Chadwick:
    If you alter any of the patch settigns and you decide to save the entire .gig file under a different name then obviously the sample will take up x2 the space. Now, if you make a major adjustment with your giga file and you want to be able to still keep the old settings you can have multiple instruments within the same .gig file. Both instruments will utilize the same waveforms (no 2x space needed) and at the same time the patch settings would be different between the two.
    I usually keep my set of main samples the same (envelopes/filters/etc) between projects , altering them only slightly during sequencing. If there is a need to change a .gig file in a substantial way I either save a new version or create multiple instruments within the same file.

    Regards,
    F. Juma.

  5. #5
    Senior Member
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    Re: Need Opinions from Professional GStudio Users....

    > Hmm.. I\'m here kinda scratching my head

    Me too. I have GSt set up on a dedicated machine, and have not had to do any particular tweaking. Multiple GSt’s should be good. Keep your sequencer and Digital Audio software on a separate machine. Network it all with 100BaseT. To me, SCSI is worth the extra cost.

    Besides Gulliver’s suggestion for saving instrument variation in the same gig file, I’d also point out that GSt can save “Articulation” files; just the programming changes.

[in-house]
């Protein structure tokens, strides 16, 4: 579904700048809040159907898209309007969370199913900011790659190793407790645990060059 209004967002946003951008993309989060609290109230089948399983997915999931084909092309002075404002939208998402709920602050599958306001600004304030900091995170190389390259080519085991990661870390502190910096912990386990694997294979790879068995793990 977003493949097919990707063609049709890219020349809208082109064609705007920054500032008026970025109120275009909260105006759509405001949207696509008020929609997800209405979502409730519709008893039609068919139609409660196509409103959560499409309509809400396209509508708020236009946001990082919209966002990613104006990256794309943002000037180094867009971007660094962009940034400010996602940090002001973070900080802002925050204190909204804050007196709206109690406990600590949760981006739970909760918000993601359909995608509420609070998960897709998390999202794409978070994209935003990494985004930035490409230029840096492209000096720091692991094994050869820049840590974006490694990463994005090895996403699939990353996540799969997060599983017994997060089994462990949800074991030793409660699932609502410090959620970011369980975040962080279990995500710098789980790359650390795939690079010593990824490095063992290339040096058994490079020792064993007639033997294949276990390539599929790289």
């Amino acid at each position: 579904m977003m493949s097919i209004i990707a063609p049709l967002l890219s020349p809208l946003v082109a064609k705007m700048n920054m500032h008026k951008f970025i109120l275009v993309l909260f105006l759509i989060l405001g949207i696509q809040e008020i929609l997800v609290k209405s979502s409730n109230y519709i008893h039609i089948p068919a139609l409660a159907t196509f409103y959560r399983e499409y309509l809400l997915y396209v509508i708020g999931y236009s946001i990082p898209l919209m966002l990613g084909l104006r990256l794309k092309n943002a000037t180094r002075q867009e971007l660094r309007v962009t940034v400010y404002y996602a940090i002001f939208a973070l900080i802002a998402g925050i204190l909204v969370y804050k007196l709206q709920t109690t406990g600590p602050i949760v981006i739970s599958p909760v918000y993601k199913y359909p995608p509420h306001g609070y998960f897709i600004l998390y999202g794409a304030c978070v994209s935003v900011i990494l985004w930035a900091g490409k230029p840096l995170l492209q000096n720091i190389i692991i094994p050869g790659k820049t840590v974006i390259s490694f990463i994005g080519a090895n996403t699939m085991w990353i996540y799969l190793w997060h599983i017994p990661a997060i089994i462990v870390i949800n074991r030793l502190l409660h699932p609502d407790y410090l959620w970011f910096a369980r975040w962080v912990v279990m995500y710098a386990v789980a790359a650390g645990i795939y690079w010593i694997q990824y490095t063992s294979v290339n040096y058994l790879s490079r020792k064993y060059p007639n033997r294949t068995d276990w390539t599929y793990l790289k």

6. #6
    Senior Member mahlon's Avatar
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    Re: Need Opinions from Professional GStudio Users....

    Thanks for the replies about this. If I did give up the e-mu\'s, the new setup would be:
    (2) 733 Mghz Computers with 512 megs of RAM each running 2 GStudios. Both computers have separate hard drives for os and GSampler files. One system is a LVD SCSI setup. So it seems like this should be able to handle quite a bit.

    Right now, (3 emus and 1 Gigstudio) my total midi channels come out to 112 and my total voice capability is theoretically around 350 voices. As has been pointed out, the emu\'s are sure of getting 64 voices each, which is a nice thing.

    Under the new system I would have, theortically, 128 midi channels, and about 300 voices.

    If I could get the performance to reach this out of 2 GStudios and they worked well pushed to that limit, I\'d really consider selling the hardware samplers. It\'s giving up a few voices for the size of loadable samplers in GS. Plus, gain some midi channels, which I always seem to run out of.

    Anymore opinions out there from people who use GStudio and hardware samplers professionally?

    Thanks again,
    Mahlon Bouldin

  7. #7

    Re: Need Opinions from Professional GStudio Users....

    If you are going to build a PC or two, wait at least until November. AMD is going to have a major price cut (ie a thunderbird anthlon 950 for about $250) which in turn will trigger Intel price cuts. By January DDR ram and the motherboards to support it should be out in the supply chain. Many overclocking sites have tested DDR ram and it give a 15% to 20% increase in benchmark results and it will cost just about the same as current SDRAM. If you can wait three months before you build, you will definately get more bang for about the same bucks.